Choosing the Right Dog

There are many reasons a person may decide to add a pet to their household. Picking out the right pet can be very difficult, and time consuming. For those who decide a dog would suit their lifestyle there are some key factors to keep in mind when making the choice.

1. Time:

How much time you have to give to the dog is a MAJOR factor. If you participate in hobbies along with your regular 9-5 mon-fri job you may want to go with a dog that is over a year old. This will eliminate the need for housebreaking, training, and reduce potty time to 3-4 times a day. A puppy requires ALL of your spare time. The average puppy is able to hold in his/her potty the number of hours that corresponds with their age in months plus one. eg) 2 month old puppy should be able to hold potty 2hours+1= a total of 3hours at a time. This is just a general figure, and does not account for any health issues or behavioral issues.

2. Energy Level:

Do you like to hike on the weekends? Or do you like to sit and watch the game at home? Your activity level is a very important factor when choosing a dog. A puppy is going to need much more walking, and playing than an older dog. Breed is also a factor when looking at your lifestyle. If you prefer minimal walks, and cringe at the idea of jogging with your dog you may want to consider a breed that is low energy(pug, bullldog etc). For those who want a jogging companion you may want to consider a more energetic breed such as a golden, border collie or springer spaniel.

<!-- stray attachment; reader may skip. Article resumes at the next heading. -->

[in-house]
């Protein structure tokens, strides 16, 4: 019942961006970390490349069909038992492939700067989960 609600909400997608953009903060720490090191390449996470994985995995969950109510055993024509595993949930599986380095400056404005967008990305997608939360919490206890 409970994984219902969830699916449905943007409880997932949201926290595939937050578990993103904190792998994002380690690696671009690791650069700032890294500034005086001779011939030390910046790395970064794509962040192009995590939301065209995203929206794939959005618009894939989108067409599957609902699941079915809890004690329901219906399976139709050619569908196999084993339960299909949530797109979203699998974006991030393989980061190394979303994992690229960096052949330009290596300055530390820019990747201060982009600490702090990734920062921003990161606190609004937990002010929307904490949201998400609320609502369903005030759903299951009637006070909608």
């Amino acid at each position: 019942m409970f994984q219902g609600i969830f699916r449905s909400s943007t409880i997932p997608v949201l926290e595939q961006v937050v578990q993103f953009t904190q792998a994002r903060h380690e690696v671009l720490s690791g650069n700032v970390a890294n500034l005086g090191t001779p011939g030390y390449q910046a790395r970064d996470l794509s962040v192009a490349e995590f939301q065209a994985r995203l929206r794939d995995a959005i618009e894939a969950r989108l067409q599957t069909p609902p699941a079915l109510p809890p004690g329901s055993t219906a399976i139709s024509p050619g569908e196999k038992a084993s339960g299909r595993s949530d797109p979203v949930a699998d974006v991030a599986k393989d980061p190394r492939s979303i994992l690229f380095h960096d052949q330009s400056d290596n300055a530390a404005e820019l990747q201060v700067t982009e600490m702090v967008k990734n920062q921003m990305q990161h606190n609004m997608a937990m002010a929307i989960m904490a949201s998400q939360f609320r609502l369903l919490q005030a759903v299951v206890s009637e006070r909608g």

3. Space:

How much space you have to give is also a factor. If you live in an apartment in the city you will likely house a small to medium dog. Certian breeds are known for doing well in apartments, and small living spaces. Researching this will prevent you from choosing a breed that prefers open spaces, and will save much distruction to your home.

4. Maintenence:

Dogs vary in the type of care they need. How much time you are willing to commit to the care of your dog will dictate the breed of dog as well. Dogs with shorter coats require much less grooming than those with longer coats. Some toy breeds such as the yorkie and maltise require trimming of the coat, and constant grooming. If you are shaking your head at the thought of bringing your dog to the doggy salon every month you may want to choose a more hearty short coated dog.

With today's society being one with many options it is important to do your research before buying/adopting a dog. With all of the information available to us on the web we are able to find out exactly what type of dog will fit perfectly with our lifestyle. For information on various breeds, their traits, and links to reputable breeders in your area you can visit: